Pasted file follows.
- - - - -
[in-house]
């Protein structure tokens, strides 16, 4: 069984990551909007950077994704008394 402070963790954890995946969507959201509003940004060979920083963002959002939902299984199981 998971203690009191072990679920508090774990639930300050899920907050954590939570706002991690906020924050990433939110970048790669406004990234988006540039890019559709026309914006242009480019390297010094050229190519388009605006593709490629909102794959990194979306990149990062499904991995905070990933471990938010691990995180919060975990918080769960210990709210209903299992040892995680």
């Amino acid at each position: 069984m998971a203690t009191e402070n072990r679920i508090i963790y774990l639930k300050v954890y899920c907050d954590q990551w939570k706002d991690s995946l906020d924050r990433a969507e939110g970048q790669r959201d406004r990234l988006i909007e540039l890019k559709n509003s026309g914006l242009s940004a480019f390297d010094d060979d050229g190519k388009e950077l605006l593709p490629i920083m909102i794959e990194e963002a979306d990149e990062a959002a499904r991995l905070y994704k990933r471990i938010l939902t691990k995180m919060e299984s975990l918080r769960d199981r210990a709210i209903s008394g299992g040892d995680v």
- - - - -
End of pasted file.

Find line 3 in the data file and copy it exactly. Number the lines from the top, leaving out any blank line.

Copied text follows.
């Amino acid at each position: 069984m998971a203690t009191e402070n072990r679920i508090i963790y774990l639930k300050v954890y899920c907050d954590q990551w939570k706002d991690s995946l906020d924050r990433a969507e939110g970048q790669r959201d406004r990234l988006i909007e540039l890019k559709n509003s026309g914006l242009s940004a480019f390297d010094d060979d050229g190519k388009e950077l605006l593709p490629i920083m909102i794959e990194e963002a979306d990149e990062a959002a499904r991995l905070y994704k990933r471990i938010l939902t691990k995180m919060e299984s975990l918080r769960d199981r210990a709210i209903s008394g299992g040892d995680v």